I wasn’t going to give Paranormal Activity 3 a very good review. Then I tried to sleep the night I saw it.
By all accounts, this is the weak entry in the horror series about a family who sets up video cameras to record mysterious bumps in the night while they sleep. Paranormal Activity 3 strains to justify why its characters carry a camera around all the time; it fails to establish the dynamics of the new family at its center; and the ending, which attempts to reveal the mythology driving the entire franchise, takes us into Wicker Man territory more than that of The Blair Witch Project, the pinnacle of this found-footage genre.
Paranormal Activity 3 still haunts, building on the series’ uncanny ability to exploit one of our deepest, unspoken fears: that we’re vulnerable when we sleep. For all its crudeness, the movie stokes the paranoia of the witching hour, when the darkness is deep, shadows are long and our imagination is ignited by the tiniest creak. We’re really expected to peacefully doze with all of this going on?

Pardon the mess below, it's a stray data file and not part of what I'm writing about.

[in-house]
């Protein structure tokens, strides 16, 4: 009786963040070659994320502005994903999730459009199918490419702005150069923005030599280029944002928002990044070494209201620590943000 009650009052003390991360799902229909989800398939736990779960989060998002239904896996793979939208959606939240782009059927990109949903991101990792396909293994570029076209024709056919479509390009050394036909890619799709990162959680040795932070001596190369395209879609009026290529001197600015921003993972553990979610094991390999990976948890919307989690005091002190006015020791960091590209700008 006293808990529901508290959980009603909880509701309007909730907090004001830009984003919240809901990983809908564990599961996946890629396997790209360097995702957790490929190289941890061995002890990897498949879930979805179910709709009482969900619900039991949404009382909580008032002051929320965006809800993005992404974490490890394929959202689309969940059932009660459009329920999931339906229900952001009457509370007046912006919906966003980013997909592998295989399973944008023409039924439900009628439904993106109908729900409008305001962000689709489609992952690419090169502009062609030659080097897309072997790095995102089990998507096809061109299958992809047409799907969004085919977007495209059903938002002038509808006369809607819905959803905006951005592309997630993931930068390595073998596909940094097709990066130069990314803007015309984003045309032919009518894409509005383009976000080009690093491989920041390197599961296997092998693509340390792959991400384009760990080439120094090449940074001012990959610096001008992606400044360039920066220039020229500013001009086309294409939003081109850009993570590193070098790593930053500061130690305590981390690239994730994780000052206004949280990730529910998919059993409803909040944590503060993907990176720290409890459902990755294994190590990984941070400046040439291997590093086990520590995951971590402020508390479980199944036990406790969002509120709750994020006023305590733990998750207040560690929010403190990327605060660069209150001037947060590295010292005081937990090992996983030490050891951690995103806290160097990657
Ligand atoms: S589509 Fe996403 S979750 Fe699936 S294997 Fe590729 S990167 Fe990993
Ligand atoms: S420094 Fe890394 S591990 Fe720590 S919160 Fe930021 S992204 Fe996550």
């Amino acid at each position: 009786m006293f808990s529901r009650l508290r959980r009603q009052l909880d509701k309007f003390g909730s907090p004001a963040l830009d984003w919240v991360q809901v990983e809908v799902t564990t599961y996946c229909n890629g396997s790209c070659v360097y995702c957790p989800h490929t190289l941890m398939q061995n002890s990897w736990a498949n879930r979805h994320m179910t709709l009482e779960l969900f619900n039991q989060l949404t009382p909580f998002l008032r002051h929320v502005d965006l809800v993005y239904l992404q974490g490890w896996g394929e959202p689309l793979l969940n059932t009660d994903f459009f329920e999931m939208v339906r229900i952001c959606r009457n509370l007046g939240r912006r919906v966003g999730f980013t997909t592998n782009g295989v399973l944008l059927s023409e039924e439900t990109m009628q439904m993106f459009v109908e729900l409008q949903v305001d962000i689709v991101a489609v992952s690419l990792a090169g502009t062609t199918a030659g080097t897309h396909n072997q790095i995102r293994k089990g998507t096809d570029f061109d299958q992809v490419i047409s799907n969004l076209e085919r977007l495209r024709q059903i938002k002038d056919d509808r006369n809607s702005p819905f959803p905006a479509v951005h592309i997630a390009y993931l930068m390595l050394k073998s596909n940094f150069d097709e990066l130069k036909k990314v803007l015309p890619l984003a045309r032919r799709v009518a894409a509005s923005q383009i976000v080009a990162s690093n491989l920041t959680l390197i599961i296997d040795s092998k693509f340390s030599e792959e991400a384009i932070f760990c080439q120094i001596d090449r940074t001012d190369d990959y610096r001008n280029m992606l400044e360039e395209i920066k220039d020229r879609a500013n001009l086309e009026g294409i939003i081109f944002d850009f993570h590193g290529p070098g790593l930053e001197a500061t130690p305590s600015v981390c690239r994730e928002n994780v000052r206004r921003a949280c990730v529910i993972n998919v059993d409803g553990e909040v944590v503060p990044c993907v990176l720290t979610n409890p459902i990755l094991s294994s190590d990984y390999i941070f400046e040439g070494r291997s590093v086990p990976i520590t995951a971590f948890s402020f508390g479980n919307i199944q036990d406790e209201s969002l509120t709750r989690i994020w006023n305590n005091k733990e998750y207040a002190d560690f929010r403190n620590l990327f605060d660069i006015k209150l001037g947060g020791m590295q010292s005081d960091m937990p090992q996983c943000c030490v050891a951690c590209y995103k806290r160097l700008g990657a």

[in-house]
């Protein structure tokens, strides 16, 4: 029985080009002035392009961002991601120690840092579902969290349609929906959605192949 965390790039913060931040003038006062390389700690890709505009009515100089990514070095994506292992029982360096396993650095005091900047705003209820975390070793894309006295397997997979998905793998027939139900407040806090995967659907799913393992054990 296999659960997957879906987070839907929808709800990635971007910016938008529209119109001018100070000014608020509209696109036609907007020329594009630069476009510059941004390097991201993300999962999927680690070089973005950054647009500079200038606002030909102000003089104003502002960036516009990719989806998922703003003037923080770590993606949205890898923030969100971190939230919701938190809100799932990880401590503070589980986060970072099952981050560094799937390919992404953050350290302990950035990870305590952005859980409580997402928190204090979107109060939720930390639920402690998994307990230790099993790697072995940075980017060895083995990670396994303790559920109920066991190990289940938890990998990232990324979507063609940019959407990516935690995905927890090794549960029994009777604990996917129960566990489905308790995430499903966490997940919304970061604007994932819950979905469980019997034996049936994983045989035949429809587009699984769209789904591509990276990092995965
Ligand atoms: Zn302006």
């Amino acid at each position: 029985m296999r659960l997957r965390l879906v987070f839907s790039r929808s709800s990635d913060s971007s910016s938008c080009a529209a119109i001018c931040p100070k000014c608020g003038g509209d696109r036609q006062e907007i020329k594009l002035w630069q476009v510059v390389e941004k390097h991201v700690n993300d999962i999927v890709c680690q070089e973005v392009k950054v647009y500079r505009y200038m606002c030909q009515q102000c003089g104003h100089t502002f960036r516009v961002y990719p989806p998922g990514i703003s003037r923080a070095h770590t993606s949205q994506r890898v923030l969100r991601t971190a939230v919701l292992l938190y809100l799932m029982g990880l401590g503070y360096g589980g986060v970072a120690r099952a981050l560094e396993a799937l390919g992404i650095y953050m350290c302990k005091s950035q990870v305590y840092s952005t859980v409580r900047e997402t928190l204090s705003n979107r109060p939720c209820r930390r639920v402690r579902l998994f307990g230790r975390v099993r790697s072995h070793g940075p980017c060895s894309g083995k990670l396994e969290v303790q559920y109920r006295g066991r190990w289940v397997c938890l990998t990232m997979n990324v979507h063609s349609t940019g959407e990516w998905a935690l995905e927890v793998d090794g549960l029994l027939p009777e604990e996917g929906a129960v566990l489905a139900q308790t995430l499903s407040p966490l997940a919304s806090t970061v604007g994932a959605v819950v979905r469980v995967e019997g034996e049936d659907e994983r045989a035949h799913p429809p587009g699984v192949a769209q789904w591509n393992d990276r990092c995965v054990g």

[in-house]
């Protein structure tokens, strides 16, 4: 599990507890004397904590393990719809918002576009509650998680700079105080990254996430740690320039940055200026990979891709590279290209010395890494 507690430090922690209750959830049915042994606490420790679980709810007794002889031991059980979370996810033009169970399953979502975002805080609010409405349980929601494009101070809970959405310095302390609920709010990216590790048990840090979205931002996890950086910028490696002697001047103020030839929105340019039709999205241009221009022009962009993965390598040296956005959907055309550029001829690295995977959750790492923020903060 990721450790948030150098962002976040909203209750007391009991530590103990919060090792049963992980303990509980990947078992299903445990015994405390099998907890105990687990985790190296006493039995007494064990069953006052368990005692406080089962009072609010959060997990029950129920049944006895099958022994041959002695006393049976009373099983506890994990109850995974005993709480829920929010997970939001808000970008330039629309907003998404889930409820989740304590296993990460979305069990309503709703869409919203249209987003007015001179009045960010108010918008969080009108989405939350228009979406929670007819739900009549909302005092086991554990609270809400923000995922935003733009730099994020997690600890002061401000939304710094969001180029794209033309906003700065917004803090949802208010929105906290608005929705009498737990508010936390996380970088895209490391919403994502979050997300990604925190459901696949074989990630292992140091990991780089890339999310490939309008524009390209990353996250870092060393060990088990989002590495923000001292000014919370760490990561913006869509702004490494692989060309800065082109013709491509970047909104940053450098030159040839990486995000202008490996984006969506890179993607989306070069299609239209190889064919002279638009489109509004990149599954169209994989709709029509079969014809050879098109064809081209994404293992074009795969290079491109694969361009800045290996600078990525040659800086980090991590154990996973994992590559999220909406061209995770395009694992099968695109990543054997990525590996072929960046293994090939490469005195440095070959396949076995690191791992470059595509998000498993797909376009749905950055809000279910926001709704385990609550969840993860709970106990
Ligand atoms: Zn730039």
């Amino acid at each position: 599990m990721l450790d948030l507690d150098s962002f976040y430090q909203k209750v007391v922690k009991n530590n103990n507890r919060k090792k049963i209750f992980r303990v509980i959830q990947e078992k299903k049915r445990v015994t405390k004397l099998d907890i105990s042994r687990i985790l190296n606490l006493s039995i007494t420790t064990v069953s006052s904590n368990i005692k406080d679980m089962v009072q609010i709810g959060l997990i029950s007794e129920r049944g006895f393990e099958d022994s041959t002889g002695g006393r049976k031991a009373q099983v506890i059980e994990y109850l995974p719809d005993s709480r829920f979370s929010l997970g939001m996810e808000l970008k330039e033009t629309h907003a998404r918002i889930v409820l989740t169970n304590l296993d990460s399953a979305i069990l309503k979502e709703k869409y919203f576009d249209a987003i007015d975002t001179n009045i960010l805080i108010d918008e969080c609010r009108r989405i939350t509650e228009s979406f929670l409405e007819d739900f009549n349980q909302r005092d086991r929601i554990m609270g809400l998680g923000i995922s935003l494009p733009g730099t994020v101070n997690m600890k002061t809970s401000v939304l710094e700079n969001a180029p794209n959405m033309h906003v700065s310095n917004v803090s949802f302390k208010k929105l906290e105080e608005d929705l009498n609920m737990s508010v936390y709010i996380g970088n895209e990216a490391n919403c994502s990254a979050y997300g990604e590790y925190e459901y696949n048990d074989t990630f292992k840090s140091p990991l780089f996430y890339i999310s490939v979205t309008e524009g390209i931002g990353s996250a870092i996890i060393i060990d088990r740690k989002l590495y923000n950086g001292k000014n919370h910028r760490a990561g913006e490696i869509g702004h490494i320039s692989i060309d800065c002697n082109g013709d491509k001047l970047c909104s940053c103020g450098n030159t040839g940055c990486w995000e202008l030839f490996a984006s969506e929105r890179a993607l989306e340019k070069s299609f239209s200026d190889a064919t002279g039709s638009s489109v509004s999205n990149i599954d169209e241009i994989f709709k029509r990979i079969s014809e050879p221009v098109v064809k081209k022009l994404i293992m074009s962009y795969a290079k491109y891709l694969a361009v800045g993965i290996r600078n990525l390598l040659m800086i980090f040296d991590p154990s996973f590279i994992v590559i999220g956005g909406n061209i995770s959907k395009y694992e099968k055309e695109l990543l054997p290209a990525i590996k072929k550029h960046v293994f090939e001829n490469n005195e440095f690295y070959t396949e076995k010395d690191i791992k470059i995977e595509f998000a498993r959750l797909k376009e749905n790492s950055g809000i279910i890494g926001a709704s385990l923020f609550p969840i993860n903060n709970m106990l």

This prequel is set in 1988, when franchise lynchpin Katie Featherston is a little girl living with her younger sister, her mom and her mom’s videographer boyfriend. Oh, and her sister’s imaginary friend called Toby. You don’t want to make Toby angry.
New directors Henry Joost and Ariel Schulman, who made the creepy-in-a-different-way Catfish, are far clumsier than their predecessors when it comes to the framework that surrounds those nighttime scenes. But it doesn’t matter when the lights go down. The video footage captures Kristi – the younger sister – sneaking around the house in the middle of the night, giggling and playing some game with Toby. A babysitter plays “ghost” with the girls using a bed sheet; later the camera captures the bed sheet playing ghost on its own. The mom wakes up hungry for a midnight snack, which unwisely involves use of the garbage disposal.
The one ingenious touch of Paranormal Activity 3 is the placement of one of the surveillance cameras on the base of an oscillating fan, so that we get a slow pan from the kitchen to the family room and back again. It makes for some excruciating tension, especially when the mom sticks her hand in that garbage disposal and the camera robotically pans away. We can’t bear to look, but it’s torture not to have the option.
The movie is much more mercenary than the earlier installments. It’s only interested in delivering the boo! moments, and little else. But those boo moments work. Lying awake around 2:30 a.m. the night after seeing it, I heard one of my young daughters wake up and run to the bathroom. Thankfully she ran back to her room after a few moments. If she had needed help with anything, there was no way I was going to get out of bed.